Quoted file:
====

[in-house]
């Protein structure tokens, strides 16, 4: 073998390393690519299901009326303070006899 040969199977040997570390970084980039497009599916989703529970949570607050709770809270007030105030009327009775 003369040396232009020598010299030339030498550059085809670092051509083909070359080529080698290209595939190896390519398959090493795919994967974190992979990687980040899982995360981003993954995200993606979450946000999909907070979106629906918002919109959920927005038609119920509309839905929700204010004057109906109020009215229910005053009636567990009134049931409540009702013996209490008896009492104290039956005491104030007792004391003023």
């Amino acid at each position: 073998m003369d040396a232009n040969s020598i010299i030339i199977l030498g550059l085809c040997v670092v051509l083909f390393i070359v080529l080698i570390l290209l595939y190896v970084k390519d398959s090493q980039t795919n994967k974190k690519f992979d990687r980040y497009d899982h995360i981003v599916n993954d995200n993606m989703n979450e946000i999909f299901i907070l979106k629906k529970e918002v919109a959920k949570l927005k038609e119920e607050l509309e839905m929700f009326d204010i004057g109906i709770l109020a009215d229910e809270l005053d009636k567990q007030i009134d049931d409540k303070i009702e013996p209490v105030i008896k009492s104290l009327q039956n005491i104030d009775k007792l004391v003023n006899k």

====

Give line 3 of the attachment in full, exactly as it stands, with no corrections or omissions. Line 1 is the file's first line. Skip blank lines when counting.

């Amino acid at each position: 073998m003369d040396a232009n040969s020598i010299i030339i199977l030498g550059l085809c040997v670092v051509l083909f390393i070359v080529l080698i570390l290209l595939y190896v970084k390519d398959s090493q980039t795919n994967k974190k690519f992979d990687r980040y497009d899982h995360i981003v599916n993954d995200n993606m989703n979450e946000i999909f299901i907070l979106k629906k529970e918002v919109a959920k949570l927005k038609e119920e607050l509309e839905m929700f009326d204010i004057g109906i709770l109020a009215d229910e809270l005053d009636k567990q007030i009134d049931d409540k303070i009702e013996p209490v105030i008896k009492s104290l009327q039956n005491i104030d009775k007792l004391v003023n006899k």